1. Petroleum Engineering- you work on offshore rigs and depend on the price of oil for keeping your job. This is a high risk job, but pays well with an average annual salary of $120,000. The risk is not only the ocean around the oil rig, but your job depends on the oil market. You'll spend an equal amount of time working and not working as the oil market shifts.
2. Pharmacy- Pharmaceutical Sciences and Administration. This is BIG business and you can always depend on having a job. Plus, you can work in most countries with a few tests for certifications. An IMS report shows Americans spent $307 billion on prescriptions last year alone. The average salary for a pharmacist is $105,000. You do more than hand out pills; you also need to know the side-effects and dosages for each drug. You also have to keep up with the industry.
3. Mathematics and Computer Science- Computer geeks are always needed. Every company in the world has computers. There are more jobs for a CIS major than any other industry. It's not an easy degree to learn, but it is a lucrative job with a starting salary of $98,000 per year.
4. Aerospace Engineering- aerospace engineers make about $87,000 per year. They are the ones who will send us to the stars when there are too many people on earth to feed. They don't just know about spacecrafts, but they know about the construction of aircraft, too.
5. Chemical Engineers- as the world needs more of everything but have to stop using fossil fuel, a chemical engineer will be the one to make our world a greener place by develop polymers, paper, dyes, drugs, plastics, fertilizers, foods, petrochemicals to ease our troubles. Expect to make about $86,000 per year for men and 66,000 per year for women. Still a challenging industry.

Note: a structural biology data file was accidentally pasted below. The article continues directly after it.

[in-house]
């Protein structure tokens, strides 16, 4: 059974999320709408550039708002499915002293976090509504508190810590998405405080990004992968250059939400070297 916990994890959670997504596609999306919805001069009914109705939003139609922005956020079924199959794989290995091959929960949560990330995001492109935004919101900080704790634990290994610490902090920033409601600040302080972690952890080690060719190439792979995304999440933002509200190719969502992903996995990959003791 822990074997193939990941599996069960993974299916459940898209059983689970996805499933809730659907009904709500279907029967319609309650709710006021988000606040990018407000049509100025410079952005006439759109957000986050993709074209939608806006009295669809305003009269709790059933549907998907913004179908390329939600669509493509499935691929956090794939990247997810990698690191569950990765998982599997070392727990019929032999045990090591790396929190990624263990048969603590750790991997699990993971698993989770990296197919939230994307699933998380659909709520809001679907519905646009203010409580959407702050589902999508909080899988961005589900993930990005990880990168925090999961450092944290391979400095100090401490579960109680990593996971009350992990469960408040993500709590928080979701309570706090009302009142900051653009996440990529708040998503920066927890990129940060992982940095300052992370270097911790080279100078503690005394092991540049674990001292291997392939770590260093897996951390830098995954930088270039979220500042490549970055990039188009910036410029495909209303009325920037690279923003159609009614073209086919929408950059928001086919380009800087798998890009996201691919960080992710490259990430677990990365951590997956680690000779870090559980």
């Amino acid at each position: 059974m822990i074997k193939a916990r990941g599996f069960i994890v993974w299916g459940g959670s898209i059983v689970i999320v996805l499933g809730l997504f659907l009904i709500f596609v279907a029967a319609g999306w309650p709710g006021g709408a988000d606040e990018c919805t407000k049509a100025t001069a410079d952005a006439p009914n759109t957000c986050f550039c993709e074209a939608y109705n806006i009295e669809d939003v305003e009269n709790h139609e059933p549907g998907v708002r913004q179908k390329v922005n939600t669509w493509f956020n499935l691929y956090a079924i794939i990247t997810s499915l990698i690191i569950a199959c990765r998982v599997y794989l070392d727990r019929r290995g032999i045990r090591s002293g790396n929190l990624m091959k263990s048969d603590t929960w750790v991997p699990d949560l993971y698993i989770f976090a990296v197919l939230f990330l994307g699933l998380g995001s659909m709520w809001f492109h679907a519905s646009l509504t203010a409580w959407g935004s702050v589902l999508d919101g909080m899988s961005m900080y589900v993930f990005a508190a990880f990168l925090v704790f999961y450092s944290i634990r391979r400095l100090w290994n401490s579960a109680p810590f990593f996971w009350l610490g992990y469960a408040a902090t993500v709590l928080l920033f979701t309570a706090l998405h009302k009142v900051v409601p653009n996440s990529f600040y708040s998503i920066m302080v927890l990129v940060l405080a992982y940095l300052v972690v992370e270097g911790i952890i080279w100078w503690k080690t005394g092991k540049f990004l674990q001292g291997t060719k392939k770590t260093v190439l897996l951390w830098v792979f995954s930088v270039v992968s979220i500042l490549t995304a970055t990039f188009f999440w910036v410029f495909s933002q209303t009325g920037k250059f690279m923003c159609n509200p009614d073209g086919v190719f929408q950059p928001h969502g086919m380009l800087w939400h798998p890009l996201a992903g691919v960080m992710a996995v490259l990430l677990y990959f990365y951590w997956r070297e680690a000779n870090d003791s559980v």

These are the academic degrees that bring in the money. They also are the most recession proof in any country. Most of these industries don't have unemployment, according to a report from Georgetown CEW.
1. Geological and Geophysical Engineering- with a starting salary near $75,000 per year, you will always have work to do. There are always earthquakes, floods, and other disasters Mother Nature throws at the world. Geological and geophysical engineers are the ones that solve all the problems she creates for us humans. They try to make the world stable by building things to keep Mother Nature from tearing us apart. We always need geological and geophysical engineers.
2. Military Technology- working as a civilian for the military will bring you a starting wages of about $54,300 per year. You'll instruct the military in weapons systems and technology, communications, intelligence, management, logistics, and strategy. Plus, show them advanced and specialized leadership and technical responsibilities for the armed services and related national security organizations. They will always need someone to teach the military how to use better technology.
3. Pharmacy/Pharmacology- you'll never worry about having a job with this industry whatever the economy. They always need someone to fill prescriptions. It's also one of the highest paid academic degrees.
4. School Student Counseling- education is an on going field. There is always a need for counseling at schools as school teaches the next generation. You can help students in their career choices with a starting salary of $44,000, $50,000 with master's degree, and $100,000 with a PhD. There will always be schools where your expertise will be needed.
5. Software Engineer- computers can't run without programs. Software engineers will always be needed. It's a profession where you have to keep up with the changes, but with a salary of $72,000, it should be fairly easy. A software engineer designs, develops, tests, and evaluates a variety of software programs and applications.
The CEW study based its findings on new Census Bureau information which, for the first time, linked undergraduate majors with an individual's full life cycle earnings.
One last word on choosing a college major: According to Nobel-laureate Gary Becker, a pioneer in the field of human capital, "Flexibility is one of the most important job skills for navigating the 21st century economy and the job market." Choose your majors and minors with care. You never know what's going to happen in the future and education is the most important factor to
any career choice.